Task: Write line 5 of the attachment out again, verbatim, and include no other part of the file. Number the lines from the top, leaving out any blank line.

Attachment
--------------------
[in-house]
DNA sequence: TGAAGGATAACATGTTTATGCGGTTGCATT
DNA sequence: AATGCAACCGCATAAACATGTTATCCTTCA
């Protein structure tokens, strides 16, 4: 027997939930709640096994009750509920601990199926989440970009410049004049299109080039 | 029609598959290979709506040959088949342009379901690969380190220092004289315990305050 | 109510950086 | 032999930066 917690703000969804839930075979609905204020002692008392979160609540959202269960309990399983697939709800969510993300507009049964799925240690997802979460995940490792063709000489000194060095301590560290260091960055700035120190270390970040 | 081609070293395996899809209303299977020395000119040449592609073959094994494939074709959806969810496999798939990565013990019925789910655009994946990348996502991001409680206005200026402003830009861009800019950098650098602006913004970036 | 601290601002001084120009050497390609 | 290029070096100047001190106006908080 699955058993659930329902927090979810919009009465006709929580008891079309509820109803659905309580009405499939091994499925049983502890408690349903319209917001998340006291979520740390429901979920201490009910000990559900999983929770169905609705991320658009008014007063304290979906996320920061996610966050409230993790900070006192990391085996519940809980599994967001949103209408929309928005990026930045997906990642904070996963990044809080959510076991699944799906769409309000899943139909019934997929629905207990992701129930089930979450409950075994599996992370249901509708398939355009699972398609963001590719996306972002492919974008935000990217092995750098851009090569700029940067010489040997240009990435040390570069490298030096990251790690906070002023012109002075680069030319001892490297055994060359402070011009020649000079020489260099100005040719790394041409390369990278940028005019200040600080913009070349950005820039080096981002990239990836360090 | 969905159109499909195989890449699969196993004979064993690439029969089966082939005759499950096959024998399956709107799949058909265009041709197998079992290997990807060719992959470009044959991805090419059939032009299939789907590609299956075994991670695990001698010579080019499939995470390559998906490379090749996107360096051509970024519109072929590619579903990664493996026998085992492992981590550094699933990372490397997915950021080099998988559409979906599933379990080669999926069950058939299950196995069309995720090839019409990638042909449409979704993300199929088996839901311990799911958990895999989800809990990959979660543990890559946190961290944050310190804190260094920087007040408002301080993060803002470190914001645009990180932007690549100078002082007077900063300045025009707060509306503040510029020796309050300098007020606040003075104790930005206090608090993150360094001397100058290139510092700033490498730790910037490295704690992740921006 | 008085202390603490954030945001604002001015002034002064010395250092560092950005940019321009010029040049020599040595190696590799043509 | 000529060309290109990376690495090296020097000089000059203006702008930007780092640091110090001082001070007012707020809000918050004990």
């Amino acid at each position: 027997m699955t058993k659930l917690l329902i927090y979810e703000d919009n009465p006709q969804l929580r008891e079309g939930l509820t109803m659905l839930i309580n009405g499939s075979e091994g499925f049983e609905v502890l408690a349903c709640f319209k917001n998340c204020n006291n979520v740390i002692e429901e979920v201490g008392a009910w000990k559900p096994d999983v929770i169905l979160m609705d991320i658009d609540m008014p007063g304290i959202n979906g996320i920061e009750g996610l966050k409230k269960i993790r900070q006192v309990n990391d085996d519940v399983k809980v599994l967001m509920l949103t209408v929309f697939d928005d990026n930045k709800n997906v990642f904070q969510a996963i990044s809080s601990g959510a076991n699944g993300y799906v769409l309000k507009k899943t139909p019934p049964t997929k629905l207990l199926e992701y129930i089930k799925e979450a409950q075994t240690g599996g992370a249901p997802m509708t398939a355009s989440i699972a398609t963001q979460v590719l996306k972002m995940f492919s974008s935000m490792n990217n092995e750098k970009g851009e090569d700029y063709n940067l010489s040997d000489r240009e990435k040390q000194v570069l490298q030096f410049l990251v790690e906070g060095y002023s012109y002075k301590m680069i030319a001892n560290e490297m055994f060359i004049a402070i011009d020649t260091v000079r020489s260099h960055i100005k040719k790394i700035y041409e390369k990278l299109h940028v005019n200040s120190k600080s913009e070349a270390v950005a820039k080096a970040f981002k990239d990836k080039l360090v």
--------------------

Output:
């Amino acid at each position: 027997m699955t058993k659930l917690l329902i927090y979810e703000d919009n009465p006709q969804l929580r008891e079309g939930l509820t109803m659905l839930i309580n009405g499939s075979e091994g499925f049983e609905v502890l408690a349903c709640f319209k917001n998340c204020n006291n979520v740390i002692e429901e979920v201490g008392a009910w000990k559900p096994d999983v929770i169905l979160m609705d991320i658009d609540m008014p007063g304290i959202n979906g996320i920061e009750g996610l966050k409230k269960i993790r900070q006192v309990n990391d085996d519940v399983k809980v599994l967001m509920l949103t209408v929309f697939d928005d990026n930045k709800n997906v990642f904070q969510a996963i990044s809080s601990g959510a076991n699944g993300y799906v769409l309000k507009k899943t139909p019934p049964t997929k629905l207990l199926e992701y129930i089930k799925e979450a409950q075994t240690g599996g992370a249901p997802m509708t398939a355009s989440i699972a398609t963001q979460v590719l996306k972002m995940f492919s974008s935000m490792n990217n092995e750098k970009g851009e090569d700029y063709n940067l010489s040997d000489r240009e990435k040390q000194v570069l490298q030096f410049l990251v790690e906070g060095y002023s012109y002075k301590m680069i030319a001892n560290e490297m055994f060359i004049a402070i011009d020649t260091v000079r020489s260099h960055i100005k040719k790394i700035y041409e390369k990278l299109h940028v005019n200040s120190k600080s913009e070349a270390v950005a820039k080096a970040f981002k990239d990836k080039l360090v």